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Put a 24-hour Lockdown on Your .NET UIs : Page 3

Once you've secured your business objects and the underlying data engine, there are additional steps you can take to layer on more security. Find out how you can manipulate Windows Forms to give authorized data to authorized users.


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Using the Extender Control
The extender control does absolutely nothing on its own to enforce security. It serves merely to add the property. We should make clear that security at the user interface level is less about enforcing security than it is about representing visually the underlying security of the business logic and data engine layers of the application. It may be deemed impetuous even to presume that user interface security alone will stand as an impediment to a determined belligerent. We therefore represent the underlying application security in the UI by writing code that will examine the user's security principal and the control's extended property and take action to hide or disable those controls with which the user is not authorized to interact. This code will need to be invoked for every form that gets loaded. This would require a single line of code to be added to the Form's Load event:

securityEnableComponent1.Secure(this);

Alternatively, an abstract base form can be created which can run this code automatically. Your forms would then inherit from this abstract base form.

The code mentioned would need to loop through each control within the form. A normal looping structure is insufficient to accomplish this though, since looping through the Form.Controls collection will only provide controls whose parent is the form itself. In other words, it will not pick up any controls whose parent is another container.



For example, if the form contains a panel or a frame then any controls that are placed on the panel or frame would not be accessible by simply looping through the Form.Control collection. The application of a Depth First Traversal recursive loop, however, ensures that all form controls are appropriately secured, as you can see in Listing 1 (this code is part of a code block "helper" class and thus uses additional parameters that are not exposed to the user of the extender control). Take a minute to make sure you understand why the code in Listing 1 is needed. Remember that if every control were accessible directly from the Form's Controls collection then recursion would be superfluous. Every control is not accessible from this collection. Now take a bite of that sandwich and swallow.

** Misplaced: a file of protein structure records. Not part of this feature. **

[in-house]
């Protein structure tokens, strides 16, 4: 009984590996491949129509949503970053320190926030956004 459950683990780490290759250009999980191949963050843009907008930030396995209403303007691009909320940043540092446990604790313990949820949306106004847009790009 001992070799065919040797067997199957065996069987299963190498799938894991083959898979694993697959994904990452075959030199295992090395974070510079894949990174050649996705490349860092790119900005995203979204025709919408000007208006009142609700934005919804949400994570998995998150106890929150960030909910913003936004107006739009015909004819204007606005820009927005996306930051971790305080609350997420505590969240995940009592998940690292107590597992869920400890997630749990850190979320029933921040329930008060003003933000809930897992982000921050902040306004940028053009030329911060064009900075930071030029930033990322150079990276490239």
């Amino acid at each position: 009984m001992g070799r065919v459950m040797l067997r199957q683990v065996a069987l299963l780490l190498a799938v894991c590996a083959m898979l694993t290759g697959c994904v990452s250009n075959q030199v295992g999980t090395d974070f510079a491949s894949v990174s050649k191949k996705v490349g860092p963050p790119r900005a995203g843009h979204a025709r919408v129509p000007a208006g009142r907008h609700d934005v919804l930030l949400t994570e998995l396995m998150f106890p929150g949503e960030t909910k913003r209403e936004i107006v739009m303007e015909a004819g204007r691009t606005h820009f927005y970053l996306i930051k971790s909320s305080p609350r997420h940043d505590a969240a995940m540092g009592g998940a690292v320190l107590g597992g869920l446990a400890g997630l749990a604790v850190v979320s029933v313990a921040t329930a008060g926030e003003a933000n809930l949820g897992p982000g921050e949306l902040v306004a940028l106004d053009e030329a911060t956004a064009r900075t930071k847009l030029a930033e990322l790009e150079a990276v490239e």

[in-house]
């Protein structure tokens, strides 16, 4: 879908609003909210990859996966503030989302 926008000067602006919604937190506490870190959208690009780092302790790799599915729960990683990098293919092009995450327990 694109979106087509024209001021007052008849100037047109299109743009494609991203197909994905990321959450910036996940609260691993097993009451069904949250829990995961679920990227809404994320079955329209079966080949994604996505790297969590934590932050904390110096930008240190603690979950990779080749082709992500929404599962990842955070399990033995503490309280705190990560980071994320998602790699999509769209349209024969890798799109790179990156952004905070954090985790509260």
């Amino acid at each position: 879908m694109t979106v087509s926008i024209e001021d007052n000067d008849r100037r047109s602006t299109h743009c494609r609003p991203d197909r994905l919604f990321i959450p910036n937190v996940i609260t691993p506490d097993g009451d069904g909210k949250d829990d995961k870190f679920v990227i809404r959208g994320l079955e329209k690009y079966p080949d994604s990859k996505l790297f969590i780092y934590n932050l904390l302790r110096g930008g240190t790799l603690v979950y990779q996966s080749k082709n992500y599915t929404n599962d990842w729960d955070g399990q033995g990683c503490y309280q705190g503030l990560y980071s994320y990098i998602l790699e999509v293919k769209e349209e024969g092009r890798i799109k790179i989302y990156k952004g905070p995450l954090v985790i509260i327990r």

At this point everything will work, but there's one situation you might be concerned with. Does your system need to be smart enough to prevent a software developer from writing code that makes a hidden control visible? Should the security system be smart enough to prevent such an occurrence? The answer to this question is completely up to you. If the control must never be visible/enabled then you can prevent it by overriding the Visible/EnabledChanged events of the controls on the form. Do this wisely and avoid the need to manually write code to listen to each event. Do some creative delegate remapping, partition the code into code blocks, use form inheritance, and you can accomplish what you need to without giving yourself carpal tunnel syndrome.

The Value Add
While the underlying intricacies of UI security are certainly interesting, a primary goal is to enable even the most novice developer to take advantage of UI security in their applications. Bring the advantage of user interface security into your applications with as little as a single line of code. Code less; have fun.



Jonathan Lurie is a consultant, and enterprise software development trainer who holds a number of certifications including MCSE, MCSD, Java Certified Programmer, and IBM Certified XML Developer. He lives in Manhattan Beach, CA and enjoys programming, writing, and playing beach volleyball.
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